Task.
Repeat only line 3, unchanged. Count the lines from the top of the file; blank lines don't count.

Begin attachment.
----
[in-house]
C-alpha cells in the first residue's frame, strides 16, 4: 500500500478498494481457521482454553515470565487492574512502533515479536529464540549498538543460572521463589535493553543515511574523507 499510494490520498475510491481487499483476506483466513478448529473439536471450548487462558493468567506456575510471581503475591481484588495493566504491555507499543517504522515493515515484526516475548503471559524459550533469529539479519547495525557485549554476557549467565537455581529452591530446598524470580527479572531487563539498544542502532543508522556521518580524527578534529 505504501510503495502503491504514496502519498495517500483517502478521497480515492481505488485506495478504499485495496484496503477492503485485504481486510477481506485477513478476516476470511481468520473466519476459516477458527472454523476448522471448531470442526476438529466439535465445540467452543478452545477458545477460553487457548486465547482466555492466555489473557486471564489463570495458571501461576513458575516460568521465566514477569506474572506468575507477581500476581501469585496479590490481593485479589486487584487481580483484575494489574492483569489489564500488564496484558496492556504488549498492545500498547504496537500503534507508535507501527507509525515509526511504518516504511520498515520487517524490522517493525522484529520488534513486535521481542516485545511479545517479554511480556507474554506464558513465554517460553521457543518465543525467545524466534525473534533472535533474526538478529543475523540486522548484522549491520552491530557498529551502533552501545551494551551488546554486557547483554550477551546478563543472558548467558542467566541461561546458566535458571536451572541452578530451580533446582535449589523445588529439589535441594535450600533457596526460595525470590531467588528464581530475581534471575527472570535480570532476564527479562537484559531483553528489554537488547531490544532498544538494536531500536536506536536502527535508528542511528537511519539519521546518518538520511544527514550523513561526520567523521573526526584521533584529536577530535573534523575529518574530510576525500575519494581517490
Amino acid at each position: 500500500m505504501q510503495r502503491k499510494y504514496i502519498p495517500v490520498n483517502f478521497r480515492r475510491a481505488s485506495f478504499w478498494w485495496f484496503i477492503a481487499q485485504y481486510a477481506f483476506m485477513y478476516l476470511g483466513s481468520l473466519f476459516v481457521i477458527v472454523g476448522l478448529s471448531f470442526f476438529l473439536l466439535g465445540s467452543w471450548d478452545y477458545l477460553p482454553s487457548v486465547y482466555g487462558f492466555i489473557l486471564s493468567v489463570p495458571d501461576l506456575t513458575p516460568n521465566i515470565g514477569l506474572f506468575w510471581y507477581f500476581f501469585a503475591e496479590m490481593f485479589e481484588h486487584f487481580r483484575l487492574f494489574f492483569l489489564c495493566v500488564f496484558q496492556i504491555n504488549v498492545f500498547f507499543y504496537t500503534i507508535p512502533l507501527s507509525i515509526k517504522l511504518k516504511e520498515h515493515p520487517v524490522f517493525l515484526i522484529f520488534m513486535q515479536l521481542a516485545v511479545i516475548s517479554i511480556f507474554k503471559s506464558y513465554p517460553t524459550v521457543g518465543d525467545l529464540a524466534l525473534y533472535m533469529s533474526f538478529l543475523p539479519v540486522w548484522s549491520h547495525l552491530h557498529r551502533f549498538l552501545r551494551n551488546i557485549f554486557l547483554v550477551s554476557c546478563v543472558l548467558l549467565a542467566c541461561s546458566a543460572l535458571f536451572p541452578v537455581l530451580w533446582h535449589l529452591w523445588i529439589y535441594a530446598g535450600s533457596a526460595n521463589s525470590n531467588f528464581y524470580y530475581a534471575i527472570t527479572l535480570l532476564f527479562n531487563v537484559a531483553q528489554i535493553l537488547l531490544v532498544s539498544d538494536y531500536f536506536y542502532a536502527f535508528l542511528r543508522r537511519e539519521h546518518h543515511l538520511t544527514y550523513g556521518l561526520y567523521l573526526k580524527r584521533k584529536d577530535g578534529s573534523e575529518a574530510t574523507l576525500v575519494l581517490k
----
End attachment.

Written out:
Amino acid at each position: 500500500m505504501q510503495r502503491k499510494y504514496i502519498p495517500v490520498n483517502f478521497r480515492r475510491a481505488s485506495f478504499w478498494w485495496f484496503i477492503a481487499q485485504y481486510a477481506f483476506m485477513y478476516l476470511g483466513s481468520l473466519f476459516v481457521i477458527v472454523g476448522l478448529s471448531f470442526f476438529l473439536l466439535g465445540s467452543w471450548d478452545y477458545l477460553p482454553s487457548v486465547y482466555g487462558f492466555i489473557l486471564s493468567v489463570p495458571d501461576l506456575t513458575p516460568n521465566i515470565g514477569l506474572f506468575w510471581y507477581f500476581f501469585a503475591e496479590m490481593f485479589e481484588h486487584f487481580r483484575l487492574f494489574f492483569l489489564c495493566v500488564f496484558q496492556i504491555n504488549v498492545f500498547f507499543y504496537t500503534i507508535p512502533l507501527s507509525i515509526k517504522l511504518k516504511e520498515h515493515p520487517v524490522f517493525l515484526i522484529f520488534m513486535q515479536l521481542a516485545v511479545i516475548s517479554i511480556f507474554k503471559s506464558y513465554p517460553t524459550v521457543g518465543d525467545l529464540a524466534l525473534y533472535m533469529s533474526f538478529l543475523p539479519v540486522w548484522s549491520h547495525l552491530h557498529r551502533f549498538l552501545r551494551n551488546i557485549f554486557l547483554v550477551s554476557c546478563v543472558l548467558l549467565a542467566c541461561s546458566a543460572l535458571f536451572p541452578v537455581l530451580w533446582h535449589l529452591w523445588i529439589y535441594a530446598g535450600s533457596a526460595n521463589s525470590n531467588f528464581y524470580y530475581a534471575i527472570t527479572l535480570l532476564f527479562n531487563v537484559a531483553q528489554i535493553l537488547l531490544v532498544s539498544d538494536y531500536f536506536y542502532a536502527f535508528l542511528r543508522r537511519e539519521h546518518h543515511l538520511t544527514y550523513g556521518l561526520y567523521l573526526k580524527r584521533k584529536d577530535g578534529s573534523e575529518a574530510t574523507l576525500v575519494l581517490k